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Off-the-Grid Food Production: Cold Frames

There are three different, yet similar, shelters that can be used to extend your growing season – cold frames, hot beds and greenhouses. This article will deal with cold frames.

Cold Frames

A cold frame can be inexpensively built and easy to maintain. They are simple structures that provide a favorable environment to start seedlings in early spring before outdoor temperatures are warm enough, or to extend the growing season into early spring and throughout the winter months. This would enable an ambitious gardener to grow greens and cool weather crops year round if the conditions were just right. Some cold frames are elaborate and expensive; others can be a little expensive on the front end, but with proper use, will yield high returns on your initial investment.

Cold frames, or sun boxes, require no electricity. They are kept warm only by the heat of the sun. Ideally a cold frame should be built in a southern or southeastern exposure to the sun, with a slight slope to ensure good drainage. A sheltering fence or hedge on the north will provide protection against winter winds. You can sink the foundation of your cold frame into the ground to use the earth’s natural geo-thermal effects to insulate and provide additional warmth to your young plants.

In order to make using your frame simple, you may want to have a walkway to the front and adequate room behind it to be able to remove the top (or sash). You may also want to use a system of weights to simplify the raising and lowering of your sashes. Some gardeners make their cold frames lightweight so that they can move them around their gardens; others pick a location and make it permanent using the same place year after year.  And some may want to use “Dutch light,” which is like a portable greenhouse that is moved around your garden.

There are many new designs in cold frames, some of which include the use of passive solar energy storage. For example, using a 55-gallon drum painted black and filled with water will cause the water to absorb heat during the day and allow it to release the warmth of that water at night.

Build your frame from scrap wood so the drums will easily fit at the ends, make your frame the length of your wood – usually 8’ to 12’ long – and the height should be two-thirds the height of your barrel placed on its side. Put one black, water-filled drum on its side at each end of your frame, hold each in place with a rock or two.  Fill the rest of your frame – between the drums – with your garden soil. Cover with plastic to hold in the heat, similar to the picture below.

Building Your Cold Frame

You can build your frame from many types of materials; however, wood, concrete blocks, and cement are the most common. If you choose to build a wooden box, you will want to choose a wood that will resist decay, like a good grade of cedar or cypress. This kind of cold frame is not hard to build and kits are also available for purchasing and assembling on your desired location.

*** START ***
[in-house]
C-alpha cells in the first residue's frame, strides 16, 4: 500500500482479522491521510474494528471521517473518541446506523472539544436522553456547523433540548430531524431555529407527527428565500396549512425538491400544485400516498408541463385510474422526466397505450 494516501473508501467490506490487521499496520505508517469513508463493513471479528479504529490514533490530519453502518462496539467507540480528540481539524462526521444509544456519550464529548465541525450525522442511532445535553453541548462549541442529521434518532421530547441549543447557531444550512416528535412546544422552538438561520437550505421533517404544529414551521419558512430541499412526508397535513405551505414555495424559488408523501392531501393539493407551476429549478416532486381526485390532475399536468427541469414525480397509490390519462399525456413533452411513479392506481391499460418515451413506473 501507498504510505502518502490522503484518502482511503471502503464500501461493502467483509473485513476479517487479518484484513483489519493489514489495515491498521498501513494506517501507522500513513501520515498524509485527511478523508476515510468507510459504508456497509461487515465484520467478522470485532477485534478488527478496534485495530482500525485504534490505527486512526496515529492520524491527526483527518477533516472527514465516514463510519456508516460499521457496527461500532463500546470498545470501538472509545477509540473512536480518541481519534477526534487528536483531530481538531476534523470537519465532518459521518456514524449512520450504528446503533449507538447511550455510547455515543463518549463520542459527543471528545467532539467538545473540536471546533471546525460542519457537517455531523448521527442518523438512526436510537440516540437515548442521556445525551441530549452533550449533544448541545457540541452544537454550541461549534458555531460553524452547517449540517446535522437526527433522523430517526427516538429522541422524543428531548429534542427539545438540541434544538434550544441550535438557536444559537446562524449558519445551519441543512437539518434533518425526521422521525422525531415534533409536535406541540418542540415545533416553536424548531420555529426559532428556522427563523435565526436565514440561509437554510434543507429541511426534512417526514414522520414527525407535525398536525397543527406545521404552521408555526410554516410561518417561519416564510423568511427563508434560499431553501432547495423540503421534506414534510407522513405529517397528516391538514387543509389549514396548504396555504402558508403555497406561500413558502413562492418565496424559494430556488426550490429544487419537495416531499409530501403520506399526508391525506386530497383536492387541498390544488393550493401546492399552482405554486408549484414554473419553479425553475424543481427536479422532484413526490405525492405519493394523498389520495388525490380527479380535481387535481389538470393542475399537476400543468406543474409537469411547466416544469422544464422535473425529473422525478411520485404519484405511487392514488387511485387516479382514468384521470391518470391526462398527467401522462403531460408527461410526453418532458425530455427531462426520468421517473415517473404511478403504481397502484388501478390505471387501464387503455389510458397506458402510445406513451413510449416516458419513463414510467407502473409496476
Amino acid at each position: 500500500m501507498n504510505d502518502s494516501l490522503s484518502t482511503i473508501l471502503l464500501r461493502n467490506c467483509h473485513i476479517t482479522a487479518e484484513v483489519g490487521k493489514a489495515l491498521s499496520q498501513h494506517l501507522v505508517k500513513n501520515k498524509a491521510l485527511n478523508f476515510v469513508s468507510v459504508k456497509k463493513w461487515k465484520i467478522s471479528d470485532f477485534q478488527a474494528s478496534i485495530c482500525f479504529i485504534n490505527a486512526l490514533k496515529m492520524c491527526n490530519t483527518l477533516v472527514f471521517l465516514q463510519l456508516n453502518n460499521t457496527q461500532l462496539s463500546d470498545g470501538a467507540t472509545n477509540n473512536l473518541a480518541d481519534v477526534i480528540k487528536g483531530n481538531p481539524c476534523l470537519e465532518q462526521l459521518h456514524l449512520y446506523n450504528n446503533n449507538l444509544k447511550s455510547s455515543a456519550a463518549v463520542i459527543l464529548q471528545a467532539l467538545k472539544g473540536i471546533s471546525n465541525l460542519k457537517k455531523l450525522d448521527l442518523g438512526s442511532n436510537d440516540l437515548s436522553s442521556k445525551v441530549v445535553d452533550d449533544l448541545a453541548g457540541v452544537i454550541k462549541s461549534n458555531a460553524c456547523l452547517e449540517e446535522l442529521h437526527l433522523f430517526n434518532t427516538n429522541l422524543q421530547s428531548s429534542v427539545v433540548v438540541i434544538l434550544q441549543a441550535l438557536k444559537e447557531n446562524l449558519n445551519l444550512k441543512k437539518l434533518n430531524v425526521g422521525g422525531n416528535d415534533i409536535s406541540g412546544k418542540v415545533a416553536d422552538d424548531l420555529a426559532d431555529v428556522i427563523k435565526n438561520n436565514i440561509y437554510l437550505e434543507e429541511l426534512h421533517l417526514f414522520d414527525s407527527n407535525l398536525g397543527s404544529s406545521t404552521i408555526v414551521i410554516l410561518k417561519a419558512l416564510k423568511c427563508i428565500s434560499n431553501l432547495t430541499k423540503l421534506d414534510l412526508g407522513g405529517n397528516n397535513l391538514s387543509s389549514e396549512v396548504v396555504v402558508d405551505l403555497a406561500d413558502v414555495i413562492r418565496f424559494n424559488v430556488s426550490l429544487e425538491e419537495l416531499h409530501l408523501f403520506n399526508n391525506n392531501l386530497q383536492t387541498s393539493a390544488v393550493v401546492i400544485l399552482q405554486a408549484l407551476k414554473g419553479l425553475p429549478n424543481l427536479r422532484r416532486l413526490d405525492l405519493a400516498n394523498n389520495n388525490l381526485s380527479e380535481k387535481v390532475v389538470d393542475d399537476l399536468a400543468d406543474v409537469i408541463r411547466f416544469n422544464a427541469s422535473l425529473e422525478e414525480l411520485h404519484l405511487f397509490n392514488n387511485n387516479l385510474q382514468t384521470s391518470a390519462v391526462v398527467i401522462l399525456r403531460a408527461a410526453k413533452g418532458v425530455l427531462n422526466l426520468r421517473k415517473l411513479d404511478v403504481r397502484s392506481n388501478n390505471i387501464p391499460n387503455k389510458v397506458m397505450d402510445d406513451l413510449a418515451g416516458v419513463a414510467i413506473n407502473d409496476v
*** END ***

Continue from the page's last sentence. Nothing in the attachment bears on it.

Size needs to be carefully considered. You will want it small enough for ease in planting, weeding, and harvesting. Three to four feet is usually narrow enough to allow you to easily reach across. If a lady is going to do some of the gardening, you may want to make it 6 to 12 inches narrower. The sash, or top, should slope to the south to allow your plants to get the most exposure to the sun’s warm rays.

In the event that there is a cold spell on the way,  you will want to fill gunny sacks (or trash bags) with leaves to pile on the sash of your frame, or surround the frame with bales of hay or straw to provide insulation for your seedlings.

When warmer weather arrives, ventilation will be needed when the temperature rises above 45° F. Partially raising the sash will lower the temperature and avoid extreme temperatures from building up. Lowering the sash while it is still warm enough to retain some of the heat to hold through the night will be necessary. When summer is at its height, the intense heat and sunlight can damage plants. You can avoid this by covering with old bamboo blinds or shading with lath (narrow strips of wood to form a lattice work) over the sash.

Using Your Cold Frame

Your cold frame can be used to “harden off” (get them used to outdoor living) seedlings that were started inside. This period is important so that your plants don’t suffer a setback by being moved directly from a warm house immediately to the garden beds. The cold frame provides a place for their transition for gradual adjustment to outdoor living. It is also possible to start cool weather crops and either grow them to maturity in the frame or transplant them to the garden.

In spring and summer months you can use it for propagating new plants from cuttings off their parent plants. Young seedlings and cuttings can be started in your frame weeks before they can be set into the ground.  The soil in a corner of your frame can be replaced with peat moss or any medium suitable for starting your cuttings.

Fall and winter you can continue growing cool weather crops, fresh greens, herbs, and even root crops. Just remember they will still need proper moisture, fertilization, and insulation – if necessary.

Build, fill, plant, harvest and enjoy the fruit of your labors!

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